Favorite Picture Books of the Fall

Josie Leavitt - October 3, 2013

It’s that time of year again, when carton upon carton of new, yummy books stream into the store. As overwhelmed as we can get with trying to find the proper homes for all these lovely books, we all marvel at the stunning selection. This is just a brief round-up of a few of my favorites so far this fall.
crayonsOkay, my first book is from the summer. The Day the Crayons Quit came out in June and I’ve been meaning to write it up ever since it came. This book is just flat out funny. All 12 crayons leave letters for young Duncan about what’s going for them. Yellow and orange aren’t speaking anymore, white is just sad, grey can’t handle coloring in another elephant, peach is naked because Duncan peeled off the wrapper, etc. The examples are great and the text is quite funny. One of my favorite lines in from the publication info page where it says, “The art for this book was made with…um…crayons.”
Elisha Cooper’s book Train is an ode to joys of all types of train travel across the country.train Train lovers will revel in the details of all the different kinds of trains: commuters, freight, high speed, etc. It’s clear that Elisha has a love of trains and the translates that into something that little kids will enjoy. The reader can almost hear the gentle rhythm of the trains as they go about their journeys. This book would appeal to many adult train-lovers as well.
journeyEvery year there is a wordless book that takes my breath away. This year, Aaron Becker’s Journey is that book. The book begins with a washed-out palette, save for red. A young girl tries to get her family to play with her; the scooter, kite and ball are ignored by all. Finally she takes a red crayon and draws a door on the wall and enters a magical world full of color. What I absolutely adore about this book is the use of red and purple as the colors of her imagination, escape and friendship. I just “read” this book with a customer and we both got goosebumps. High praise indeed.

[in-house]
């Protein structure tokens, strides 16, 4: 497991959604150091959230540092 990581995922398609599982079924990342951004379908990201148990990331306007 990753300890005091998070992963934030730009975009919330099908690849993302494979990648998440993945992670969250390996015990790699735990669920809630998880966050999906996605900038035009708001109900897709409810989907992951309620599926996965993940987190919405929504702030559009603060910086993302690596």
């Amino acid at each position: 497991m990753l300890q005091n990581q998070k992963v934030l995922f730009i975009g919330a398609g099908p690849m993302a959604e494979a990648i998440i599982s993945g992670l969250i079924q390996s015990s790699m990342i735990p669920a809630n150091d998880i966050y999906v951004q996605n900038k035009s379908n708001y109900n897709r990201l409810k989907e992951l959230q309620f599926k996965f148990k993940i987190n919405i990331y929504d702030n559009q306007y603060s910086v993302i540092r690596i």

lifetimeLifetime: The Amazing Numbers in Animal Lives by Lola M. Schaefer, illustrated by Chirstopher Silas Neal, is a fact-filled beautifully illustrated book about animals. Kids who are nonfiction fans will enjoy learning that rattlesnakes add 40 beads to its rattle during its lifetime and that giraffes have 200 spots. The numbers get larger as the book progresses. This is a fun counting book with animals.
I’ll have another update of great picture books that come out in October. What are some of your favorite picture books this season? And, I’m going to start the Caldecott buzz now and just suggest that Journey should be right at the top of everyone’s list to win a shiny sticker.

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